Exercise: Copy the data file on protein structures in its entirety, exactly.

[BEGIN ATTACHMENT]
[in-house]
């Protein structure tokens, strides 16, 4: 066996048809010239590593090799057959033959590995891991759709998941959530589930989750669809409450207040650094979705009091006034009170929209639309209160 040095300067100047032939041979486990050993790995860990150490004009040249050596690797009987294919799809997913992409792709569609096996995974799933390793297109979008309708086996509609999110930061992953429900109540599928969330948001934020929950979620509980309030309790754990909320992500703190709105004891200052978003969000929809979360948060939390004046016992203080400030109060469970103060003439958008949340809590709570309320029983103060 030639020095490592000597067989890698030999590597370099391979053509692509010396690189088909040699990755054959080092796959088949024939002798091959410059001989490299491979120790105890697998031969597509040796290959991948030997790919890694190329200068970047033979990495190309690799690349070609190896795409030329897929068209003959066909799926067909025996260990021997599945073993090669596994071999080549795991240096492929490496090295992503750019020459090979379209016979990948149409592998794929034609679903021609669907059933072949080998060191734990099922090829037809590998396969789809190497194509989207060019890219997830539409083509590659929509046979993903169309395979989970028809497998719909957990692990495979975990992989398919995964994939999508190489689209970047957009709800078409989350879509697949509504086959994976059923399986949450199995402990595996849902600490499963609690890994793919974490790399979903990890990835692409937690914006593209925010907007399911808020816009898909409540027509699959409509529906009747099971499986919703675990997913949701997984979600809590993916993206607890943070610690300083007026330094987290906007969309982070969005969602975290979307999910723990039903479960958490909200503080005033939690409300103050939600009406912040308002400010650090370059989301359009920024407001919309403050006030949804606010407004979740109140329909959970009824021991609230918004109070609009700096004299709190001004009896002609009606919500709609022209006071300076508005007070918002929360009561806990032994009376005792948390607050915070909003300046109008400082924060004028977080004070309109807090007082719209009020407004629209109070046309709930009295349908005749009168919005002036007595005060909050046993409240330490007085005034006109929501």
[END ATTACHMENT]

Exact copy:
[in-house]
């Protein structure tokens, strides 16, 4: 066996048809010239590593090799057959033959590995891991759709998941959530589930989750669809409450207040650094979705009091006034009170929209639309209160 040095300067100047032939041979486990050993790995860990150490004009040249050596690797009987294919799809997913992409792709569609096996995974799933390793297109979008309708086996509609999110930061992953429900109540599928969330948001934020929950979620509980309030309790754990909320992500703190709105004891200052978003969000929809979360948060939390004046016992203080400030109060469970103060003439958008949340809590709570309320029983103060 030639020095490592000597067989890698030999590597370099391979053509692509010396690189088909040699990755054959080092796959088949024939002798091959410059001989490299491979120790105890697998031969597509040796290959991948030997790919890694190329200068970047033979990495190309690799690349070609190896795409030329897929068209003959066909799926067909025996260990021997599945073993090669596994071999080549795991240096492929490496090295992503750019020459090979379209016979990948149409592998794929034609679903021609669907059933072949080998060191734990099922090829037809590998396969789809190497194509989207060019890219997830539409083509590659929509046979993903169309395979989970028809497998719909957990692990495979975990992989398919995964994939999508190489689209970047957009709800078409989350879509697949509504086959994976059923399986949450199995402990595996849902600490499963609690890994793919974490790399979903990890990835692409937690914006593209925010907007399911808020816009898909409540027509699959409509529906009747099971499986919703675990997913949701997984979600809590993916993206607890943070610690300083007026330094987290906007969309982070969005969602975290979307999910723990039903479960958490909200503080005033939690409300103050939600009406912040308002400010650090370059989301359009920024407001919309403050006030949804606010407004979740109140329909959970009824021991609230918004109070609009700096004299709190001004009896002609009606919500709609022209006071300076508005007070918002929360009561806990032994009376005792948390607050915070909003300046109008400082924060004028977080004070309109807090007082719209009020407004629209109070046309709930009295349908005749009168919005002036007595005060909050046993409240330490007085005034006109929501």